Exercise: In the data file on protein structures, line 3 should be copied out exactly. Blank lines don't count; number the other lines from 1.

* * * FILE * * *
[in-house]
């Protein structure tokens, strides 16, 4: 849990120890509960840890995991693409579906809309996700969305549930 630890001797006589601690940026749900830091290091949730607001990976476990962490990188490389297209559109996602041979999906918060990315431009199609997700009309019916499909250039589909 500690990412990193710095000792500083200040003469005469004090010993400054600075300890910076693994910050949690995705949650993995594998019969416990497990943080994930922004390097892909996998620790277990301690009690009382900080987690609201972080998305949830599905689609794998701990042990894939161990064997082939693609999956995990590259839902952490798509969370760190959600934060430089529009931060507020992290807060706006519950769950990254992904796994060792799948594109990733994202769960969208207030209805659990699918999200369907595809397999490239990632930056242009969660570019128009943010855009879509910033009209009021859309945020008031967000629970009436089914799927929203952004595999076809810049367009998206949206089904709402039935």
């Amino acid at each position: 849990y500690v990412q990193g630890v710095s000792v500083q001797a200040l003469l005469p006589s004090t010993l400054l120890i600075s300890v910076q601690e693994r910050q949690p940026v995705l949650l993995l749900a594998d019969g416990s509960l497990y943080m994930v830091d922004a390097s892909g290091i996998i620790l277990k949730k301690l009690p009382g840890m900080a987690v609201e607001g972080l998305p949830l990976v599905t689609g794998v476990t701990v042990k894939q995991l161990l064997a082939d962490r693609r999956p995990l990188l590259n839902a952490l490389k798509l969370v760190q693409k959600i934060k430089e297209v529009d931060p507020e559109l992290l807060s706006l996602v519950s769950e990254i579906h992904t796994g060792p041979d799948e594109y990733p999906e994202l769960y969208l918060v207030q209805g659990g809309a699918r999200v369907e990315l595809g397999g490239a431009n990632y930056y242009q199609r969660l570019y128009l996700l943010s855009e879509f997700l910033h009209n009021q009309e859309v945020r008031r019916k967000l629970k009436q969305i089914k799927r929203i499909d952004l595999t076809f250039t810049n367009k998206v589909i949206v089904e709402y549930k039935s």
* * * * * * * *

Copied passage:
């Amino acid at each position: 849990y500690v990412q990193g630890v710095s000792v500083q001797a200040l003469l005469p006589s004090t010993l400054l120890i600075s300890v910076q601690e693994r910050q949690p940026v995705l949650l993995l749900a594998d019969g416990s509960l497990y943080m994930v830091d922004a390097s892909g290091i996998i620790l277990k949730k301690l009690p009382g840890m900080a987690v609201e607001g972080l998305p949830l990976v599905t689609g794998v476990t701990v042990k894939q995991l161990l064997a082939d962490r693609r999956p995990l990188l590259n839902a952490l490389k798509l969370v760190q693409k959600i934060k430089e297209v529009d931060p507020e559109l992290l807060s706006l996602v519950s769950e990254i579906h992904t796994g060792p041979d799948e594109y990733p999906e994202l769960y969208l918060v207030q209805g659990g809309a699918r999200v369907e990315l595809g397999g490239a431009n990632y930056y242009q199609r969660l570019y128009l996700l943010s855009e879509f997700l910033h009209n009021q009309e859309v945020r008031r019916k967000l629970k009436q969305i089914k799927r929203i499909d952004l595999t076809f250039t810049n367009k998206v589909i949206v089904e709402y549930k039935s």